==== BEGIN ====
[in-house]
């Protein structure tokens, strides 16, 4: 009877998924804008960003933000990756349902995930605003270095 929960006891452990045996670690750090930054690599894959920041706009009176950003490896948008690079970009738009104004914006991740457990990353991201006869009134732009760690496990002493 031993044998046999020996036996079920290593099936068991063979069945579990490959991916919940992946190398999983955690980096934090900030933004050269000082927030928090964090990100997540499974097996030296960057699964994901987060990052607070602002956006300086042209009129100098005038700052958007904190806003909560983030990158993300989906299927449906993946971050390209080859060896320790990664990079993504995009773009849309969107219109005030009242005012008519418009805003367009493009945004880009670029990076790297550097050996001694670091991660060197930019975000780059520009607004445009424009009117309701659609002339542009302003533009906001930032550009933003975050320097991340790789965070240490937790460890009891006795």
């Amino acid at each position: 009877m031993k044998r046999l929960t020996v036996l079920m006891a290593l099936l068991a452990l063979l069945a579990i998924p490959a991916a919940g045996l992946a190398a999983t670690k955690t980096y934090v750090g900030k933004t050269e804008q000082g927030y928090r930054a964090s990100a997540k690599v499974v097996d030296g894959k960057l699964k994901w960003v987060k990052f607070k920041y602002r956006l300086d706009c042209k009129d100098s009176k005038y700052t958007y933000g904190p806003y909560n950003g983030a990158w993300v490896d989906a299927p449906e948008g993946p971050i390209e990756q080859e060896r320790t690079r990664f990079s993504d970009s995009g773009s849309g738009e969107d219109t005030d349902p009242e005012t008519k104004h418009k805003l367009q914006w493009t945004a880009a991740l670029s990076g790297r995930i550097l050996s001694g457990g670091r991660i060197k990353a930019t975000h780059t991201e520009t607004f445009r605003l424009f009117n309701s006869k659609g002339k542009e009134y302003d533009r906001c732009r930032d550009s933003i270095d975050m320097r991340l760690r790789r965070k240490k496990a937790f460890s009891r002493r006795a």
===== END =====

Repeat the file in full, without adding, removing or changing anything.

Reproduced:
[in-house]
């Protein structure tokens, strides 16, 4: 009877998924804008960003933000990756349902995930605003270095 929960006891452990045996670690750090930054690599894959920041706009009176950003490896948008690079970009738009104004914006991740457990990353991201006869009134732009760690496990002493 031993044998046999020996036996079920290593099936068991063979069945579990490959991916919940992946190398999983955690980096934090900030933004050269000082927030928090964090990100997540499974097996030296960057699964994901987060990052607070602002956006300086042209009129100098005038700052958007904190806003909560983030990158993300989906299927449906993946971050390209080859060896320790990664990079993504995009773009849309969107219109005030009242005012008519418009805003367009493009945004880009670029990076790297550097050996001694670091991660060197930019975000780059520009607004445009424009009117309701659609002339542009302003533009906001930032550009933003975050320097991340790789965070240490937790460890009891006795």
């Amino acid at each position: 009877m031993k044998r046999l929960t020996v036996l079920m006891a290593l099936l068991a452990l063979l069945a579990i998924p490959a991916a919940g045996l992946a190398a999983t670690k955690t980096y934090v750090g900030k933004t050269e804008q000082g927030y928090r930054a964090s990100a997540k690599v499974v097996d030296g894959k960057l699964k994901w960003v987060k990052f607070k920041y602002r956006l300086d706009c042209k009129d100098s009176k005038y700052t958007y933000g904190p806003y909560n950003g983030a990158w993300v490896d989906a299927p449906e948008g993946p971050i390209e990756q080859e060896r320790t690079r990664f990079s993504d970009s995009g773009s849309g738009e969107d219109t005030d349902p009242e005012t008519k104004h418009k805003l367009q914006w493009t945004a880009a991740l670029s990076g790297r995930i550097l050996s001694g457990g670091r991660i060197k990353a930019t975000h780059t991201e520009t607004f445009r605003l424009f009117n309701s006869k659609g002339k542009e009134y302003d533009r906001c732009r930032d550009s933003i270095d975050m320097r991340l760690r790789r965070k240490k496990a937790f460890s009891r002493r006795a």